Study population and setting
This study reported on an online and telephone survey of 6,475 U.S. adults at least 18 years old, conducted over three waves from April 20 to June 8, 2020, that focused on personal measures taken to mitigate SARS-CoV-2 transmission. The study population was drawn from a national probability sample, and results were weighted to adjust for nonresponse and over- and under-representation. The survey asked “Which of the following measures, if any, are you taking in response to the coronavirus?” and provided 19 possible responses. These possible responses included six that were aligned with CDC recommendations and White House guidelines (mask use, hand washing/sanitizing, six feet of distance from those outside the household, avoiding public or crowded places, canceling/postponing social/recreational activities, avoiding some or all restaurants).
Summary of Main Findings
Across survey waves, 50% of respondents from the weighted sample identified as female, and the majority of respondents (62-65%) identified as non-Hispanic/Latino white. More than 40% of respondents reported all six of the government-recommended behaviors in each survey wave. Self-reported mask use increased from 78% in April to 83% in May and 89% in June. Each of the other five recommended measures declined (except avoiding restaurants, which did not change) from April to June. In each survey wave, respondents 60 years and older reported the highest prevalence of each of the six government-recommended mitigation behaviors, and those aged 18-29 reported the lowest prevalence. Older adults also reported more cumulative mitigation behaviors than younger adults at all time points. Those who reported not using masks also reported low prevalence of the other five mitigation measures, and their overall engagement in mitigation measures decreased over time.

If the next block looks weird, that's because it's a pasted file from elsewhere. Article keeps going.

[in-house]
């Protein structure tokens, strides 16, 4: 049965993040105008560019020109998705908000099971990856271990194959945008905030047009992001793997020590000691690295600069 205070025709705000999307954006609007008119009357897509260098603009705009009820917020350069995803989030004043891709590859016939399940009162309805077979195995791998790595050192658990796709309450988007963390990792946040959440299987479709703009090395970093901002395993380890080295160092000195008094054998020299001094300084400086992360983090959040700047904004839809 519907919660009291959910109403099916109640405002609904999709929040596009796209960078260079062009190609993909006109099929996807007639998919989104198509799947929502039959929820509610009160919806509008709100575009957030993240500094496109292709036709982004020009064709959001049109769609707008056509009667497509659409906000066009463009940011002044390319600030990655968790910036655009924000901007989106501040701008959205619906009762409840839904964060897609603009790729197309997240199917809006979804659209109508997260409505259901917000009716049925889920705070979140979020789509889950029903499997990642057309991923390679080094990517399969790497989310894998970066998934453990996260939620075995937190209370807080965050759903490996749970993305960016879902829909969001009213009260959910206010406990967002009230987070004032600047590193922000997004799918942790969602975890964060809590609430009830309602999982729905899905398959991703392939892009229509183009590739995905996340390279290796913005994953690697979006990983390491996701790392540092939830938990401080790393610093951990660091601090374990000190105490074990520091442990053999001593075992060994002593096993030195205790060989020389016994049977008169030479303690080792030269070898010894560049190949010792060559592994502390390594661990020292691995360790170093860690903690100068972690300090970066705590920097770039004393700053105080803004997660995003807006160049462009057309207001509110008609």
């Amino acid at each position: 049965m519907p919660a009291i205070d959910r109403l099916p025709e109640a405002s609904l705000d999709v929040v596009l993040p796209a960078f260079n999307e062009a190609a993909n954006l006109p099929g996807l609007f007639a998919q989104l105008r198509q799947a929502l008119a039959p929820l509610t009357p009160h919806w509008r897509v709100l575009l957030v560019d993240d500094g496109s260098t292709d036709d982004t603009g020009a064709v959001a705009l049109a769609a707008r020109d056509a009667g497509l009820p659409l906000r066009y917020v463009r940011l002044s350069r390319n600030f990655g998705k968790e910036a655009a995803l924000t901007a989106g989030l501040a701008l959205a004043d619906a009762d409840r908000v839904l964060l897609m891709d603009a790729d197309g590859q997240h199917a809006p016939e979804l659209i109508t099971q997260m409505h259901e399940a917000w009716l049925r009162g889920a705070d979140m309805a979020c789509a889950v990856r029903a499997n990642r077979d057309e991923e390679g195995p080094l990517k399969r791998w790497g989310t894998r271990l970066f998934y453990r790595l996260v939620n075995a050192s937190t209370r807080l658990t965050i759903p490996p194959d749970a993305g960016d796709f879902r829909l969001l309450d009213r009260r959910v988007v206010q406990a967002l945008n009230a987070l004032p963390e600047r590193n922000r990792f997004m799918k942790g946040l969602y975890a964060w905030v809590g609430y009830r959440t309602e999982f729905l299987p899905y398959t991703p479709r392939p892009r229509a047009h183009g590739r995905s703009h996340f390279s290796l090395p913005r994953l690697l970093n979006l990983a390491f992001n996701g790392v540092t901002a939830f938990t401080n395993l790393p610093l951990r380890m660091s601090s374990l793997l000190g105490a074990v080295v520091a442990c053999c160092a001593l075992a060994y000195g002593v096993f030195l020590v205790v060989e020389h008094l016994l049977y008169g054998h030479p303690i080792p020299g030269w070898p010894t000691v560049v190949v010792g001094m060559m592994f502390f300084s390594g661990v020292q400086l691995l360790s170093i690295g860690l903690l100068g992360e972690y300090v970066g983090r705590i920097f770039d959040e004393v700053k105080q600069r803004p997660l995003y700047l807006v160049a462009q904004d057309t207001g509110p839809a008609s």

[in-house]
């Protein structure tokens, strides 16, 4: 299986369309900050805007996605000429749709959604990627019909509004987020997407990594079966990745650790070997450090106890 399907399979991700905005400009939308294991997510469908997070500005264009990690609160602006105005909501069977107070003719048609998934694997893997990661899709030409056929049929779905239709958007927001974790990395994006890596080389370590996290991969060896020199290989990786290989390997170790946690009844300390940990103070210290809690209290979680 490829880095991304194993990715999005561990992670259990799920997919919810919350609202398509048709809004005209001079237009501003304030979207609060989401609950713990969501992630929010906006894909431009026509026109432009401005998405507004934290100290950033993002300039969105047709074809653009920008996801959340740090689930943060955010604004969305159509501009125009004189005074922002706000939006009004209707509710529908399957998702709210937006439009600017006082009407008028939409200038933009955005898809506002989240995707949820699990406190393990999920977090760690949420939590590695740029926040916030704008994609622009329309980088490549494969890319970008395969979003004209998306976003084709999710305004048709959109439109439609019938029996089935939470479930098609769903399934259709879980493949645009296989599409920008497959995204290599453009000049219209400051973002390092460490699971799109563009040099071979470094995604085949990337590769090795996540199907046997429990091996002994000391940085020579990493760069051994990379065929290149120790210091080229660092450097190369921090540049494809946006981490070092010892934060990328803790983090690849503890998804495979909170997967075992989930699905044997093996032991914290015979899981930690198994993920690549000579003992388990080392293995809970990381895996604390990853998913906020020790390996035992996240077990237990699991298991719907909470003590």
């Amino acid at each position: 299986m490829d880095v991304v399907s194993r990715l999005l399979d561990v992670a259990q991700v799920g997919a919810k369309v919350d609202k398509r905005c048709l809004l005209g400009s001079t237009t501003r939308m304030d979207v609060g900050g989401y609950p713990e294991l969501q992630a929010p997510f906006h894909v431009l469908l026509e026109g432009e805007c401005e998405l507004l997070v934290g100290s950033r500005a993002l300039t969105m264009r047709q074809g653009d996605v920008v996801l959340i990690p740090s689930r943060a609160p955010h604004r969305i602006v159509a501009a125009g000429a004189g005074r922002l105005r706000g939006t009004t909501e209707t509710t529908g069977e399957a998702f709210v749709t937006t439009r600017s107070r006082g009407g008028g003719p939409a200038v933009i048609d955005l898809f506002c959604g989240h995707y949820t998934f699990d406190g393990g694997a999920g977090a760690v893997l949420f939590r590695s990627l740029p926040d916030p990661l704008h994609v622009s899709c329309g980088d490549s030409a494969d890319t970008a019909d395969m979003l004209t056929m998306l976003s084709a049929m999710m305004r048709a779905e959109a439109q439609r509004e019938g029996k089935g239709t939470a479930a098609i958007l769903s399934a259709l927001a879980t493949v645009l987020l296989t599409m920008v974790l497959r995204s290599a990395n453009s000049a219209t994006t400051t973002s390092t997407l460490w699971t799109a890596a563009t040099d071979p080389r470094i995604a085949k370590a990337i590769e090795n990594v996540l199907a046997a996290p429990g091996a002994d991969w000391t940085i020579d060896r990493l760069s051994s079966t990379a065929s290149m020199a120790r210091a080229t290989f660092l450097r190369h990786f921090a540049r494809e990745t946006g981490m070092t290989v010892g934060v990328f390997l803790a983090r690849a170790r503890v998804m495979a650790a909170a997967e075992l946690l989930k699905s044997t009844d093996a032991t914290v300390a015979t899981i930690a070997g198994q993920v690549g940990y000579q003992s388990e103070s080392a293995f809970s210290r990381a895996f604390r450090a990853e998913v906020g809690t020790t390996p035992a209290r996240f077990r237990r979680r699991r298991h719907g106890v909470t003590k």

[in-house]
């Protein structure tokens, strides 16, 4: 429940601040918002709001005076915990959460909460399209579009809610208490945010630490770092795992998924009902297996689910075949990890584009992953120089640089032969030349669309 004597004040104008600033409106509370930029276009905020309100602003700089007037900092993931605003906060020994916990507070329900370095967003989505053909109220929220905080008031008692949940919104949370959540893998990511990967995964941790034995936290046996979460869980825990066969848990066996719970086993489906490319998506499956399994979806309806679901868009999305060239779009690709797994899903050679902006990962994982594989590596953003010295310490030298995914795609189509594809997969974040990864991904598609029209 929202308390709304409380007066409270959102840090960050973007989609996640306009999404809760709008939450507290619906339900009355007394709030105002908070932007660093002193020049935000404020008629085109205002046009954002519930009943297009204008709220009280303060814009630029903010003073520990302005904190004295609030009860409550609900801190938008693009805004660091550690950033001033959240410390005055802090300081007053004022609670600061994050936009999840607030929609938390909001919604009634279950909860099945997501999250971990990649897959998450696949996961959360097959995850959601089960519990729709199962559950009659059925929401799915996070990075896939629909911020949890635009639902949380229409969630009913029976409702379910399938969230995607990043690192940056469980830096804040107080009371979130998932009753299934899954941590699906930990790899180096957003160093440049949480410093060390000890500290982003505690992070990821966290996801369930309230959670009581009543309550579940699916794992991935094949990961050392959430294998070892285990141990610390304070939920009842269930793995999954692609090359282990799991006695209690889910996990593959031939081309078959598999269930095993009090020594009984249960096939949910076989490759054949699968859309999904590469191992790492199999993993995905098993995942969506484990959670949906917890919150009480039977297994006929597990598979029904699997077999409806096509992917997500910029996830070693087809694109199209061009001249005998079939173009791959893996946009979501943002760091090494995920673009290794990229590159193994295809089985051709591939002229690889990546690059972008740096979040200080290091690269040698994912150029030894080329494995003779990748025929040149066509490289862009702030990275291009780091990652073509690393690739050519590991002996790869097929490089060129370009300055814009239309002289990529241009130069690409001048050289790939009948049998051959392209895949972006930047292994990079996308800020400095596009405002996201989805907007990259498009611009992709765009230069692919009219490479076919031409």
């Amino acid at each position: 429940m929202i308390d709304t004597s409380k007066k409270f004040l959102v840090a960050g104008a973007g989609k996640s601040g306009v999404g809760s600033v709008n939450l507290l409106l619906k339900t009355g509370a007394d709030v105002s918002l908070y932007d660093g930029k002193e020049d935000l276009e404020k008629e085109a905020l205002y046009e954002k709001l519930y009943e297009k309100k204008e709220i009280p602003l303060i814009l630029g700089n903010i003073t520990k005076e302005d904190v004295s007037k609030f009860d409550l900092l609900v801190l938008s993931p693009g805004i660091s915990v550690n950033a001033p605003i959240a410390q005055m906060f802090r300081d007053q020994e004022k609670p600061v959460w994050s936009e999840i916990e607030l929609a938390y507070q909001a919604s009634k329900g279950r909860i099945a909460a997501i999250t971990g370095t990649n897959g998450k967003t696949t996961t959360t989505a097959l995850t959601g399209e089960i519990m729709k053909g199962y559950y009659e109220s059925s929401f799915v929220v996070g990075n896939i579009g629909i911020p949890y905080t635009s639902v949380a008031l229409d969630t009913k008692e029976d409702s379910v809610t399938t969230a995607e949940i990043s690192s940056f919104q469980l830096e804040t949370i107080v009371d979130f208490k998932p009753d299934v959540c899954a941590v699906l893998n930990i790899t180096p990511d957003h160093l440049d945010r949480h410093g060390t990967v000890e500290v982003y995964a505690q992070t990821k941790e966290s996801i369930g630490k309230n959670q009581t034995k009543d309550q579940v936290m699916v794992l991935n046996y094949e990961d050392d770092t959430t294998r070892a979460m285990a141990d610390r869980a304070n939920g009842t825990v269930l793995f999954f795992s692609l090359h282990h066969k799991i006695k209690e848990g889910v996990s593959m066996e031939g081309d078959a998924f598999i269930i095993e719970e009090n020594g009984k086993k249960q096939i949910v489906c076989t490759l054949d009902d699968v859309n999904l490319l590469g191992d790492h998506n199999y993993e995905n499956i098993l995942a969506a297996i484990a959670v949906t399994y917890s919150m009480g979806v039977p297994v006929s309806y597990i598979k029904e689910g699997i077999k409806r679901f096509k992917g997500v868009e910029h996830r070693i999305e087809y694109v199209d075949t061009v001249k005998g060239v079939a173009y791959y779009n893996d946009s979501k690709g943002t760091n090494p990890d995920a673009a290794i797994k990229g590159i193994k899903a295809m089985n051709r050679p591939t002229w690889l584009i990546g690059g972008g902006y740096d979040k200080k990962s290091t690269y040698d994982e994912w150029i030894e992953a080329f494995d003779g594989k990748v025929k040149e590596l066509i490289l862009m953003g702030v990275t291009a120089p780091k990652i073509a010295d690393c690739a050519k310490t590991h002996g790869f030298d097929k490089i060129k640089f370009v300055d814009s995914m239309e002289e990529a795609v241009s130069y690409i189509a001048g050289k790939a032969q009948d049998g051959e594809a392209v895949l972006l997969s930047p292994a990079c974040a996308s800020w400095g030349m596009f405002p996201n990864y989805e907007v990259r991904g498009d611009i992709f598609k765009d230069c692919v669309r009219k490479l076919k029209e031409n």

The survey was conducted over three waves, allowing for assessment of temporal trends in self-reported behaviors.
Survey response rates were low (19.7-26.1%) and biases in participation cannot be ruled out. Respondents might have overreported mitigation behaviors for reasons of social acceptability. Answers are also subject to recall error, which could bias results in either direction. Survey questions did not ask about frequency or duration of mitigation behaviors, and were not specific with regard to the circumstances in which the behaviors applied: for example, “wore a face mask” did not specify the type of mask worn, how often it was worn, or where it was worn. This may have resulted in an overestimate of mitigation behavior prevalence.
This paper adds to evidence from other U.S. surveys that younger adults are less likely to adhere to behaviors recommended to reduce the risk of SARS-CoV-2 transmission.
This review was posted on: 5 December 2020